I have long been a fan of “Metroidvania” style games, especially the Castlevania games that are credited as starting the genre. Castlevania: Symphony of the Night, Castlevania: Circle of the Moon, and Castlevania: Harmony of Dissonance are a few examples. But I’ve never truly known what the Metroid-side was all about until now. The original Metroid is a slow-moving outer-space-based 2D side-scroller / shooter, in which each upgrade gives you a much greater degree of power than you had before.
The beginning of the game gives you an upgrade, with nothing more technical than a jump to acquire it. If you venture a little to the left, you get the ability to roll into a ball. As you continue, you receive more upgrades through exploring the map. You get a freeze shot for your arm cannon, which stops an enemy in its tracks. You get a missile which typically takes out a frozen enemy in one hit. You get a bomb that can expose holes in the floor, giving you access to new rooms. The upgrades keep coming, but you must be diligent to find them.
I originally thought that the game didn’t have bosses, but that isn’t true. There are actually three bosses, and they simply don’t appear until much later in the game. When you defeat the first two bosses, you are rewarded with a massive number of missiles. If you were conservative about using missiles before, you don’t have to be anymore. Missiles really are a one-shot kill for almost every enemy in the game. Perhaps the only exceptions are the bosses and the metroids.
I can see how the map, which appeared in future games, was born out of necessity. You can easily get lost in Metroid, but a map might have been a technical no-can-do on the NES. I understand Super Metroid had it first, and it became a critical component to the later Koji Igarashi-lead Castlevania games. In the original Metroid, you have to make mental notes on what each door leads to, because there is no map. You find about three elevators, which take you to new undiscovered realms of the game, which are home to missile upgrades, and occasional energy bar upgrades (your life meter).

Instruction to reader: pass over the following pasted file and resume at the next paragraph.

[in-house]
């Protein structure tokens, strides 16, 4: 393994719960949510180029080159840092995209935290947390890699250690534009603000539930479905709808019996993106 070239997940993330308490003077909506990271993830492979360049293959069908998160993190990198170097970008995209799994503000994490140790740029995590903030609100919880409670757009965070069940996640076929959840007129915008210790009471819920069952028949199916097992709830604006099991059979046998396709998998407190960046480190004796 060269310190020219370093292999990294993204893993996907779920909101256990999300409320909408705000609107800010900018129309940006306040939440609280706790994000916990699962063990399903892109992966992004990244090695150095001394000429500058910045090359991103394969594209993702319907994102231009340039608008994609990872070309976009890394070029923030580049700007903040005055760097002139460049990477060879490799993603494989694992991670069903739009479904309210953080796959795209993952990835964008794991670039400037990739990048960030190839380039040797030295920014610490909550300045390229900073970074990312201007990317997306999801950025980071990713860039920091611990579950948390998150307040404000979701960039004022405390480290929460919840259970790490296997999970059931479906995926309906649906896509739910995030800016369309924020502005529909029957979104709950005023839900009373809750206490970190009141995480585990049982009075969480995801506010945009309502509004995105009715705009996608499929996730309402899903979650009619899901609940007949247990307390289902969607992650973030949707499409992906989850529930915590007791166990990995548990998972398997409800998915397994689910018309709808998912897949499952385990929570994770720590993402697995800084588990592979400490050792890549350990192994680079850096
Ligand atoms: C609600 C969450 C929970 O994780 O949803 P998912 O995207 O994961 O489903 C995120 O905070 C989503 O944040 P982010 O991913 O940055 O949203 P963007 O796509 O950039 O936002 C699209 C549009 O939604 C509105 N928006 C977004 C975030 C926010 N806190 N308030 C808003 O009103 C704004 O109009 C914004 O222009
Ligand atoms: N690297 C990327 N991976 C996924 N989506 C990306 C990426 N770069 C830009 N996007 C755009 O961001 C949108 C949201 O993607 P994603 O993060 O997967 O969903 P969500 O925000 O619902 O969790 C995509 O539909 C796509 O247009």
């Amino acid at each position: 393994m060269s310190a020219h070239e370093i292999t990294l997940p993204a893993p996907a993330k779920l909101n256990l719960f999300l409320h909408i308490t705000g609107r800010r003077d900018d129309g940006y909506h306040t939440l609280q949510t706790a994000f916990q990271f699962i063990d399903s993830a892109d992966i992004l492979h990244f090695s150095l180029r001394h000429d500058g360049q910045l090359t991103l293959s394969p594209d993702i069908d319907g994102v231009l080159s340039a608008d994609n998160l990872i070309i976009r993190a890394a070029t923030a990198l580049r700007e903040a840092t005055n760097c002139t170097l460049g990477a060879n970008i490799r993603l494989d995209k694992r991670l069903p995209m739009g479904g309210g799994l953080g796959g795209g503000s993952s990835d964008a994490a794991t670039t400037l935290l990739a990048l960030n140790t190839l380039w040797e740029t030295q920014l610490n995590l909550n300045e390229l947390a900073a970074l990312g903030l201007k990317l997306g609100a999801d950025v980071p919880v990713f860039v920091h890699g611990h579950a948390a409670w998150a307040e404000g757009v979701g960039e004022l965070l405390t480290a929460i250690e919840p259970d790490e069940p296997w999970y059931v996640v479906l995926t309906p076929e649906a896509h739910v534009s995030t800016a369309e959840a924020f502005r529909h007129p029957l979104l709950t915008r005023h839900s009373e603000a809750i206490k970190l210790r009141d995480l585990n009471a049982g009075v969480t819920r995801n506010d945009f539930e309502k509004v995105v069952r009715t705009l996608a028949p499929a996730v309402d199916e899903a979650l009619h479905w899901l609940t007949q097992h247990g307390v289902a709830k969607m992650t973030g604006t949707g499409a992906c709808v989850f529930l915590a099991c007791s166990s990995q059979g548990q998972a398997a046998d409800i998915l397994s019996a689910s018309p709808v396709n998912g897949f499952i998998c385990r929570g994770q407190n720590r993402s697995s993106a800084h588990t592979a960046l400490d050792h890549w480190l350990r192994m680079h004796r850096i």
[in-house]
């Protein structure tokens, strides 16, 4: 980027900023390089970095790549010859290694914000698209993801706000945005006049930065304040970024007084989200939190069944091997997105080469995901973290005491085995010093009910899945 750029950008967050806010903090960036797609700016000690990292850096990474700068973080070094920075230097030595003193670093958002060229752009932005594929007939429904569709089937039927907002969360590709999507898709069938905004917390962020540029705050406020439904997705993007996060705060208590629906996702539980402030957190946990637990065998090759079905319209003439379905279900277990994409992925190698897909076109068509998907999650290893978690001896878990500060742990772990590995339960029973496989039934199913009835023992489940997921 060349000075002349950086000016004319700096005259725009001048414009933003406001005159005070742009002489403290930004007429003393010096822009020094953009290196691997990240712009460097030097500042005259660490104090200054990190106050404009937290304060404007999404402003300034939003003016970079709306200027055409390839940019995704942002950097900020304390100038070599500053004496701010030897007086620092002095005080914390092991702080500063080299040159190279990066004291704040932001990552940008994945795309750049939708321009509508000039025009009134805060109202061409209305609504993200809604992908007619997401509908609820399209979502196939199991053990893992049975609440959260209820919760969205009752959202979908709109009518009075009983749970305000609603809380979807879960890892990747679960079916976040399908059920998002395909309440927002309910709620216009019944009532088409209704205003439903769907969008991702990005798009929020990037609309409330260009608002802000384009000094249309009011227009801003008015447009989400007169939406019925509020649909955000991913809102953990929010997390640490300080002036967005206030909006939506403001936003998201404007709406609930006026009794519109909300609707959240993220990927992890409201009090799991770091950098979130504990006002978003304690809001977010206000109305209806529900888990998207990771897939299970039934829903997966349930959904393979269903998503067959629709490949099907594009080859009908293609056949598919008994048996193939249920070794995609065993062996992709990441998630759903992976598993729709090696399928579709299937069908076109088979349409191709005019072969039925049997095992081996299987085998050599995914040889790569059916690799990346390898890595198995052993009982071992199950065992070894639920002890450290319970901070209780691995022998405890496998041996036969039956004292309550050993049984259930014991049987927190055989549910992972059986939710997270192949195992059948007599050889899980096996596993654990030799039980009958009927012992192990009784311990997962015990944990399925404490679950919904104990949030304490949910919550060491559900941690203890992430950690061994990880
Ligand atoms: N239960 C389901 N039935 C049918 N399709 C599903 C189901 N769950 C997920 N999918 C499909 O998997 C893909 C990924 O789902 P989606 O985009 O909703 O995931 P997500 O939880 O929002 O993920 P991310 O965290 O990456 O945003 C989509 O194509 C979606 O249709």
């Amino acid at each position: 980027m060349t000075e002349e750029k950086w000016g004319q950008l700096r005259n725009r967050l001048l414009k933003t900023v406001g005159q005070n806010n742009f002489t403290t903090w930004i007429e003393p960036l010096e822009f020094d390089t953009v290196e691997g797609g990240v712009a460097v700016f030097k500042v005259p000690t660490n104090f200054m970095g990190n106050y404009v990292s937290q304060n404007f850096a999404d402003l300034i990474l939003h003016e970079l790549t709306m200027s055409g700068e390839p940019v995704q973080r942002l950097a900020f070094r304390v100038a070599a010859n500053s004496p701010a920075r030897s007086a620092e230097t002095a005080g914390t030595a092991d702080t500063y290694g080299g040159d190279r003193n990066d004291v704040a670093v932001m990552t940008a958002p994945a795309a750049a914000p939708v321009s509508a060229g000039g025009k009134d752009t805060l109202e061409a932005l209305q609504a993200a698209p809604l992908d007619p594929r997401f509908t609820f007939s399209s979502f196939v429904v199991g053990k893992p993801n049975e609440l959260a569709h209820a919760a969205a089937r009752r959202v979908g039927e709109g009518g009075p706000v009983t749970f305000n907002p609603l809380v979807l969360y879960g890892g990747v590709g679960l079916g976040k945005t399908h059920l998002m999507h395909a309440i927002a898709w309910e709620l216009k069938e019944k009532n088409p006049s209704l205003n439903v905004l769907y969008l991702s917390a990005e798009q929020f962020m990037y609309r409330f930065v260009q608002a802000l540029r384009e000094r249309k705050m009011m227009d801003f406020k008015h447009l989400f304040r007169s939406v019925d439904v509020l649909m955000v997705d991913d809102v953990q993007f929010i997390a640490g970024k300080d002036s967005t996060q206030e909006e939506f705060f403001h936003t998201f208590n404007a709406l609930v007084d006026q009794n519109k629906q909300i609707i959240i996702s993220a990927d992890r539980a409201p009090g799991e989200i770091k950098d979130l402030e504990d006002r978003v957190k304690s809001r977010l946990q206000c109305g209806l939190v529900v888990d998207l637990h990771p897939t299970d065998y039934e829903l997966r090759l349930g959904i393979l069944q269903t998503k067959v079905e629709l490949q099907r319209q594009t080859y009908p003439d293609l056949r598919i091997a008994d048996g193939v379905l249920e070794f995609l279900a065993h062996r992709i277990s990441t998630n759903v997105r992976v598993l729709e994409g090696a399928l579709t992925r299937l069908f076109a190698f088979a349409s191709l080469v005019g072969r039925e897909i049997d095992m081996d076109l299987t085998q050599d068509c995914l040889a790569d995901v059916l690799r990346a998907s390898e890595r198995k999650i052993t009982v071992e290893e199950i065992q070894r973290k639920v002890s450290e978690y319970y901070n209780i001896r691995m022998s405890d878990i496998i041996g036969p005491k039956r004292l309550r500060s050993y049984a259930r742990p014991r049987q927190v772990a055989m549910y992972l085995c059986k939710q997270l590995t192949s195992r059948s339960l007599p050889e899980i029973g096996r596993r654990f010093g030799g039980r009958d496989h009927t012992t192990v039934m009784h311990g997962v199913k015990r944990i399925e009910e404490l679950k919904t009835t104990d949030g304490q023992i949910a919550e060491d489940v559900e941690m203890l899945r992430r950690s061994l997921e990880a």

There is an interview on Nintendo’s website with Yoshio Sakamoto and Horoji Kiyotake, two of the creative minds behind this game. Sakamoto quotes his supervisor, Senior Nintendo employee Gunpei Yokoi, who said “If you can draw, you can make games.” It also talks about how the team really wanted to surprise players with the ending, but weren’t sure how to do it. Someone on the team said, “It would be a shocker if Samus [the hero] turned out to be a woman!” The team liked the idea and it stuck. In my playthrough, Samus removed her helmet at the end of the game revealing herself, though it wasn’t a surprise as Samus being female is common knowledge now. Read the full interview for more information.
Metroid II has long been heralded as one of the best Metroid games that nobody played, because of its obscurity. There was a hobbyist game developer who ultimately made a game called Another Metroid II Remake, or AM2R, and released a full version 1.0 before receiving a cease and desist letter from Nintendo. Nintendo had just announced a Metroid II remake with European developer MercurySteam. I think it shows good will on Nintendo’s part to let the 1.0 get released and then send the C&D letter. Unofficial sites, I’m sure, will host it for a long time. Truly, the Metroid that gave us the term “Metroidvania” was Super Metroid, and I’m looking forward to playing that one. Meanwhile this 1986 game is a wonderful game in its own right.